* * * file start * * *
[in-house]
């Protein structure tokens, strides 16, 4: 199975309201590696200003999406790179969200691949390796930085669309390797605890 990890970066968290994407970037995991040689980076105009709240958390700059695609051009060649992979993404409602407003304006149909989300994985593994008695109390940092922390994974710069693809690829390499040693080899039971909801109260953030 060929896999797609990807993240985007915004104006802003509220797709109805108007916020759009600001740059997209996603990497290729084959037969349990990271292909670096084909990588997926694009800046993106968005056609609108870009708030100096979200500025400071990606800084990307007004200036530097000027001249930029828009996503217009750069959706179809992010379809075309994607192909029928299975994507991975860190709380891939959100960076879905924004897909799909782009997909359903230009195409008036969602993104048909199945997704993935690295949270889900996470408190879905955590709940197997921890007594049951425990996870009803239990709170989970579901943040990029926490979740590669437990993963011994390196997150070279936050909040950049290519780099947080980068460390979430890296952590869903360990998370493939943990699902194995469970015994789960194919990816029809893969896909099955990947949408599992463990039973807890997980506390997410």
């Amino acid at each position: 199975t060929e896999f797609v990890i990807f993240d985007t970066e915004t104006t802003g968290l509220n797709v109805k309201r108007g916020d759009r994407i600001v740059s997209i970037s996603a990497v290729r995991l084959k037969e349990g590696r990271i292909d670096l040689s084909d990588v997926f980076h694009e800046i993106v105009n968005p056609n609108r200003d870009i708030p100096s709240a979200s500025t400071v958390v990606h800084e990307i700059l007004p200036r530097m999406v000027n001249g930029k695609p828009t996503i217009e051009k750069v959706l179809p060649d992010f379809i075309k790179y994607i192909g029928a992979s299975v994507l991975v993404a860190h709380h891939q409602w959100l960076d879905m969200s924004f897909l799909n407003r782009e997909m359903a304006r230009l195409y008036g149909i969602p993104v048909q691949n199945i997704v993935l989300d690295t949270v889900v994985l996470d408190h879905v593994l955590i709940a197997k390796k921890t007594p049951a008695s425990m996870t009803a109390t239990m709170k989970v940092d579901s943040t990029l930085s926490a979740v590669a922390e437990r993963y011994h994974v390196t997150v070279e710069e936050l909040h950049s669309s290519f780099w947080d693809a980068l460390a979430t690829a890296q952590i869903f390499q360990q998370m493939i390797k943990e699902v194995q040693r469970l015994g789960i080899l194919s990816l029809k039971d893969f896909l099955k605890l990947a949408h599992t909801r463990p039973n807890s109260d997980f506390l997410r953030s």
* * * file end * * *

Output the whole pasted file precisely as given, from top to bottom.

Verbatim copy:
[in-house]
């Protein structure tokens, strides 16, 4: 199975309201590696200003999406790179969200691949390796930085669309390797605890 990890970066968290994407970037995991040689980076105009709240958390700059695609051009060649992979993404409602407003304006149909989300994985593994008695109390940092922390994974710069693809690829390499040693080899039971909801109260953030 060929896999797609990807993240985007915004104006802003509220797709109805108007916020759009600001740059997209996603990497290729084959037969349990990271292909670096084909990588997926694009800046993106968005056609609108870009708030100096979200500025400071990606800084990307007004200036530097000027001249930029828009996503217009750069959706179809992010379809075309994607192909029928299975994507991975860190709380891939959100960076879905924004897909799909782009997909359903230009195409008036969602993104048909199945997704993935690295949270889900996470408190879905955590709940197997921890007594049951425990996870009803239990709170989970579901943040990029926490979740590669437990993963011994390196997150070279936050909040950049290519780099947080980068460390979430890296952590869903360990998370493939943990699902194995469970015994789960194919990816029809893969896909099955990947949408599992463990039973807890997980506390997410």
């Amino acid at each position: 199975t060929e896999f797609v990890i990807f993240d985007t970066e915004t104006t802003g968290l509220n797709v109805k309201r108007g916020d759009r994407i600001v740059s997209i970037s996603a990497v290729r995991l084959k037969e349990g590696r990271i292909d670096l040689s084909d990588v997926f980076h694009e800046i993106v105009n968005p056609n609108r200003d870009i708030p100096s709240a979200s500025t400071v958390v990606h800084e990307i700059l007004p200036r530097m999406v000027n001249g930029k695609p828009t996503i217009e051009k750069v959706l179809p060649d992010f379809i075309k790179y994607i192909g029928a992979s299975v994507l991975v993404a860190h709380h891939q409602w959100l960076d879905m969200s924004f897909l799909n407003r782009e997909m359903a304006r230009l195409y008036g149909i969602p993104v048909q691949n199945i997704v993935l989300d690295t949270v889900v994985l996470d408190h879905v593994l955590i709940a197997k390796k921890t007594p049951a008695s425990m996870t009803a109390t239990m709170k989970v940092d579901s943040t990029l930085s926490a979740v590669a922390e437990r993963y011994h994974v390196t997150v070279e710069e936050l909040h950049s669309s290519f780099w947080d693809a980068l460390a979430t690829a890296q952590i869903f390499q360990q998370m493939i390797k943990e699902v194995q040693r469970l015994g789960i080899l194919s990816l029809k039971d893969f896909l099955k605890l990947a949408h599992t909801r463990p039973n807890s109260d997980f506390l997410r953030s």